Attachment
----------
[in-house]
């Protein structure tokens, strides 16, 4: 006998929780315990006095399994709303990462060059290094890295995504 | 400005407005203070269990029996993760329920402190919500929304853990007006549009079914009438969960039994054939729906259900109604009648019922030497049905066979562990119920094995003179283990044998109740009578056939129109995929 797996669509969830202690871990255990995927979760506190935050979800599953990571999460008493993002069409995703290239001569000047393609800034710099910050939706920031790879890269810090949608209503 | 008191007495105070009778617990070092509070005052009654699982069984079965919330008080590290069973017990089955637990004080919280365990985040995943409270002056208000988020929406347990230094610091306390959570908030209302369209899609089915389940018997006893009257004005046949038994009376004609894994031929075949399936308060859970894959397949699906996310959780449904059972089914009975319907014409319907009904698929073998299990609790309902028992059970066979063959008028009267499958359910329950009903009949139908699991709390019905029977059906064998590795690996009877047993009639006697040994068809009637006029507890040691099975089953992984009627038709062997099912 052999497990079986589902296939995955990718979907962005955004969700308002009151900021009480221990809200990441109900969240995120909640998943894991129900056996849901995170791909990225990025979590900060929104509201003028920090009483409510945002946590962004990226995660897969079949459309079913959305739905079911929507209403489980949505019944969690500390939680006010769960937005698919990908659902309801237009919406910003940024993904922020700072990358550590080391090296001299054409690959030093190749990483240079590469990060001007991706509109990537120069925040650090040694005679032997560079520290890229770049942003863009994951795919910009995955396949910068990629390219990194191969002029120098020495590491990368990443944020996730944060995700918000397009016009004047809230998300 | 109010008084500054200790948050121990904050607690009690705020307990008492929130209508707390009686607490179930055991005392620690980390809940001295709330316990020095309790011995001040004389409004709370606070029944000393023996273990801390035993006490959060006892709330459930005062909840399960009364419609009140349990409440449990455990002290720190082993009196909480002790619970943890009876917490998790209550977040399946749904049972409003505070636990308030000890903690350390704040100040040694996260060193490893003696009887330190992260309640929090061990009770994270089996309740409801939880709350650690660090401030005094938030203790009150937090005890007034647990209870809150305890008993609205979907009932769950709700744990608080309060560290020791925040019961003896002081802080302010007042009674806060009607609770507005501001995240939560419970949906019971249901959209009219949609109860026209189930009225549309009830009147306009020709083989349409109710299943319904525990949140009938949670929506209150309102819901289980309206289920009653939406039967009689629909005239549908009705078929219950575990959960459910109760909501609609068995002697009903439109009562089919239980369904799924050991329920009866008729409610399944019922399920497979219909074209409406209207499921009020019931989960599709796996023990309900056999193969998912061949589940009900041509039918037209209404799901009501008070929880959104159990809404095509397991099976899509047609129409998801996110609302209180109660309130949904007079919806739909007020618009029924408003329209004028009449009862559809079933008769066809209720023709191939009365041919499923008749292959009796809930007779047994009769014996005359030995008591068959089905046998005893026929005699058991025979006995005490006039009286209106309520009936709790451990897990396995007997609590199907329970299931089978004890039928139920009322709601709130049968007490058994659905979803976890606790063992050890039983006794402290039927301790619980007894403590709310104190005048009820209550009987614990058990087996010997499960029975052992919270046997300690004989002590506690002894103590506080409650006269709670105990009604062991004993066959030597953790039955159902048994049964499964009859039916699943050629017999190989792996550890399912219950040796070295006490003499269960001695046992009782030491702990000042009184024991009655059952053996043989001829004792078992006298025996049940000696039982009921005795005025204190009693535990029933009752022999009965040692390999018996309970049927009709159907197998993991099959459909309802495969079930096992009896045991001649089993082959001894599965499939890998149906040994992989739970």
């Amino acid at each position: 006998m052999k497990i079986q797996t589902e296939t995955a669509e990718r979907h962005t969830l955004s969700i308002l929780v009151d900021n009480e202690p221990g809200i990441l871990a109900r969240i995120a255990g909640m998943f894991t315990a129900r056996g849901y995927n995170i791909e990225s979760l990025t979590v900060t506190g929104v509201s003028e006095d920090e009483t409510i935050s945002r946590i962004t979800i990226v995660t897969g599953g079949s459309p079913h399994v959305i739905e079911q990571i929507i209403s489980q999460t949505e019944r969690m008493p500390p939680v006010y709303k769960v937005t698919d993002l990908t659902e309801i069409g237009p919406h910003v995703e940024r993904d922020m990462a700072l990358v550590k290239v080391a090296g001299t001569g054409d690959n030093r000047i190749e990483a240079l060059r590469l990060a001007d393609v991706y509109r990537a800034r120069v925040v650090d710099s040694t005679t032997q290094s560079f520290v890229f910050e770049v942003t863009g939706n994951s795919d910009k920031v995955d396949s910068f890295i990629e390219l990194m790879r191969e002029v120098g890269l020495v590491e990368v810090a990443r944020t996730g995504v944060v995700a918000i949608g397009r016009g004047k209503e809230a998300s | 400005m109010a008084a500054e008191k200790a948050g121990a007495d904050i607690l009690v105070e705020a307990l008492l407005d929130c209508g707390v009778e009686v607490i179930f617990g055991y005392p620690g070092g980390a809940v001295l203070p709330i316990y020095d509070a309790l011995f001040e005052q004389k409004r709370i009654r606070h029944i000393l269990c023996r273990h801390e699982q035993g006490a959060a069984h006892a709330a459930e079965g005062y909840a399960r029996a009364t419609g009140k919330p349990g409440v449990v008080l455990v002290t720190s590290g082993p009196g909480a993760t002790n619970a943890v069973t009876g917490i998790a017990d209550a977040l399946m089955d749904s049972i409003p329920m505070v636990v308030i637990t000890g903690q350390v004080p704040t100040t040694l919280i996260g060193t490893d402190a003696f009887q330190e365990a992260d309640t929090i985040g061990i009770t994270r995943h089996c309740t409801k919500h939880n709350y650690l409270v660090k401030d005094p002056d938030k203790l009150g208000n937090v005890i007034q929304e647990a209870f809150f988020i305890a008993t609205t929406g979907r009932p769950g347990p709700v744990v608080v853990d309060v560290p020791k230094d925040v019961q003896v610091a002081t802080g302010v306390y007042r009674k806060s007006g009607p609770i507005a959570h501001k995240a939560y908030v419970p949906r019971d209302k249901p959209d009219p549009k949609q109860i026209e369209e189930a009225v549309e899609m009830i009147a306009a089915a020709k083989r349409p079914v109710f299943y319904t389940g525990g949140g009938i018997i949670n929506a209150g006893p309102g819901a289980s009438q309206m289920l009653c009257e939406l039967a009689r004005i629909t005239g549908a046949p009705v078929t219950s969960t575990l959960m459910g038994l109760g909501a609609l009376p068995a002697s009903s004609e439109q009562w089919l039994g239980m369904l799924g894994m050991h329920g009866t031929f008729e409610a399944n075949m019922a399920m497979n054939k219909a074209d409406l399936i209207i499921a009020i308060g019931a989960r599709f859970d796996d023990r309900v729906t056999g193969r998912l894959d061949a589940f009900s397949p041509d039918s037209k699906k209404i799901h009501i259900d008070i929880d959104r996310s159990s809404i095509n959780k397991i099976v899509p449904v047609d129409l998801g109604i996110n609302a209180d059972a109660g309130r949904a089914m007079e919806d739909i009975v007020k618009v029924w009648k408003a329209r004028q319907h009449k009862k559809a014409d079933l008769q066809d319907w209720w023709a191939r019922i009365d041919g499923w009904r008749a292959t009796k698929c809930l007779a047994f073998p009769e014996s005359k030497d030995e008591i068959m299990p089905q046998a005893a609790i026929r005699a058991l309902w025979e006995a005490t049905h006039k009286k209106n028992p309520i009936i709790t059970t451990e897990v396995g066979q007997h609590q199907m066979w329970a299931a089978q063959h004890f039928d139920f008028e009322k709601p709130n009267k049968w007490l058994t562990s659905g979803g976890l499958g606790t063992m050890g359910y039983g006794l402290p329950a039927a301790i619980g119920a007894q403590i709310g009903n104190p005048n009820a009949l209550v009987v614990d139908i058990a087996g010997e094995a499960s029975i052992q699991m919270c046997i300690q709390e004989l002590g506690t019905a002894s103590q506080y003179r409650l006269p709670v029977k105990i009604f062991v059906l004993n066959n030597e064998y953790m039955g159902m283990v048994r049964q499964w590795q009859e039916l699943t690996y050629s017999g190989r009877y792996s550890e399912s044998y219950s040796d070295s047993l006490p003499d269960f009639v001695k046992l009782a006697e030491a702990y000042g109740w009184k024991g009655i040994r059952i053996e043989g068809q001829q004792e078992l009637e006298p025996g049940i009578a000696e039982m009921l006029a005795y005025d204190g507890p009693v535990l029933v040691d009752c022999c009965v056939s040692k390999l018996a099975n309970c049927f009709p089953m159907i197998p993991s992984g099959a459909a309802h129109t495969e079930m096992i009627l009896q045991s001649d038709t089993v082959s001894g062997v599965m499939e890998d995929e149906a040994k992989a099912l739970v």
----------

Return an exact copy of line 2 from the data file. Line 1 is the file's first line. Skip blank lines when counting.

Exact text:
């Protein structure tokens, strides 16, 4: 006998929780315990006095399994709303990462060059290094890295995504 | 400005407005203070269990029996993760329920402190919500929304853990007006549009079914009438969960039994054939729906259900109604009648019922030497049905066979562990119920094995003179283990044998109740009578056939129109995929 797996669509969830202690871990255990995927979760506190935050979800599953990571999460008493993002069409995703290239001569000047393609800034710099910050939706920031790879890269810090949608209503 | 008191007495105070009778617990070092509070005052009654699982069984079965919330008080590290069973017990089955637990004080919280365990985040995943409270002056208000988020929406347990230094610091306390959570908030209302369209899609089915389940018997006893009257004005046949038994009376004609894994031929075949399936308060859970894959397949699906996310959780449904059972089914009975319907014409319907009904698929073998299990609790309902028992059970066979063959008028009267499958359910329950009903009949139908699991709390019905029977059906064998590795690996009877047993009639006697040994068809009637006029507890040691099975089953992984009627038709062997099912 052999497990079986589902296939995955990718979907962005955004969700308002009151900021009480221990809200990441109900969240995120909640998943894991129900056996849901995170791909990225990025979590900060929104509201003028920090009483409510945002946590962004990226995660897969079949459309079913959305739905079911929507209403489980949505019944969690500390939680006010769960937005698919990908659902309801237009919406910003940024993904922020700072990358550590080391090296001299054409690959030093190749990483240079590469990060001007991706509109990537120069925040650090040694005679032997560079520290890229770049942003863009994951795919910009995955396949910068990629390219990194191969002029120098020495590491990368990443944020996730944060995700918000397009016009004047809230998300 | 109010008084500054200790948050121990904050607690009690705020307990008492929130209508707390009686607490179930055991005392620690980390809940001295709330316990020095309790011995001040004389409004709370606070029944000393023996273990801390035993006490959060006892709330459930005062909840399960009364419609009140349990409440449990455990002290720190082993009196909480002790619970943890009876917490998790209550977040399946749904049972409003505070636990308030000890903690350390704040100040040694996260060193490893003696009887330190992260309640929090061990009770994270089996309740409801939880709350650690660090401030005094938030203790009150937090005890007034647990209870809150305890008993609205979907009932769950709700744990608080309060560290020791925040019961003896002081802080302010007042009674806060009607609770507005501001995240939560419970949906019971249901959209009219949609109860026209189930009225549309009830009147306009020709083989349409109710299943319904525990949140009938949670929506209150309102819901289980309206289920009653939406039967009689629909005239549908009705078929219950575990959960459910109760909501609609068995002697009903439109009562089919239980369904799924050991329920009866008729409610399944019922399920497979219909074209409406209207499921009020019931989960599709796996023990309900056999193969998912061949589940009900041509039918037209209404799901009501008070929880959104159990809404095509397991099976899509047609129409998801996110609302209180109660309130949904007079919806739909007020618009029924408003329209004028009449009862559809079933008769066809209720023709191939009365041919499923008749292959009796809930007779047994009769014996005359030995008591068959089905046998005893026929005699058991025979006995005490006039009286209106309520009936709790451990897990396995007997609590199907329970299931089978004890039928139920009322709601709130049968007490058994659905979803976890606790063992050890039983006794402290039927301790619980007894403590709310104190005048009820209550009987614990058990087996010997499960029975052992919270046997300690004989002590506690002894103590506080409650006269709670105990009604062991004993066959030597953790039955159902048994049964499964009859039916699943050629017999190989792996550890399912219950040796070295006490003499269960001695046992009782030491702990000042009184024991009655059952053996043989001829004792078992006298025996049940000696039982009921005795005025204190009693535990029933009752022999009965040692390999018996309970049927009709159907197998993991099959459909309802495969079930096992009896045991001649089993082959001894599965499939890998149906040994992989739970």